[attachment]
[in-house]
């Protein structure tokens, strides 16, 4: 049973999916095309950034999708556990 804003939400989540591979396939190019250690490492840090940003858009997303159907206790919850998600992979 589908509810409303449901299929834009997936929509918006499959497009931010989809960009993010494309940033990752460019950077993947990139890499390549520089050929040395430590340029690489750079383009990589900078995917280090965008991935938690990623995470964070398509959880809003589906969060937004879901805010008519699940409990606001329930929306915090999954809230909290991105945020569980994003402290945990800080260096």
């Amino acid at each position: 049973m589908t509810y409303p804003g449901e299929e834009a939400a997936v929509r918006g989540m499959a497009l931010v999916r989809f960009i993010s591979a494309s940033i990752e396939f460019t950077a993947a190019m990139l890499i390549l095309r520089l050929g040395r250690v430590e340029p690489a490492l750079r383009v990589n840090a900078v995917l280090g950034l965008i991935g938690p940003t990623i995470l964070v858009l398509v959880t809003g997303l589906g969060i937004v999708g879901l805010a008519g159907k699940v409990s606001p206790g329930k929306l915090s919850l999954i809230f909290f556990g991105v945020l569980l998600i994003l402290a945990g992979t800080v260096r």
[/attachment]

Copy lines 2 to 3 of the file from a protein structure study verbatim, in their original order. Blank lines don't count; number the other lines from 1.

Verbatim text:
């Protein structure tokens, strides 16, 4: 049973999916095309950034999708556990 804003939400989540591979396939190019250690490492840090940003858009997303159907206790919850998600992979 589908509810409303449901299929834009997936929509918006499959497009931010989809960009993010494309940033990752460019950077993947990139890499390549520089050929040395430590340029690489750079383009990589900078995917280090965008991935938690990623995470964070398509959880809003589906969060937004879901805010008519699940409990606001329930929306915090999954809230909290991105945020569980994003402290945990800080260096």
């Amino acid at each position: 049973m589908t509810y409303p804003g449901e299929e834009a939400a997936v929509r918006g989540m499959a497009l931010v999916r989809f960009i993010s591979a494309s940033i990752e396939f460019t950077a993947a190019m990139l890499i390549l095309r520089l050929g040395r250690v430590e340029p690489a490492l750079r383009v990589n840090a900078v995917l280090g950034l965008i991935g938690p940003t990623i995470l964070v858009l398509v959880t809003g997303l589906g969060i937004v999708g879901l805010a008519g159907k699940v409990s606001p206790g329930k929306l915090s919850l999954i809230f909290f556990g991105v945020l569980l998600i994003l402290a945990g992979t800080v260096r």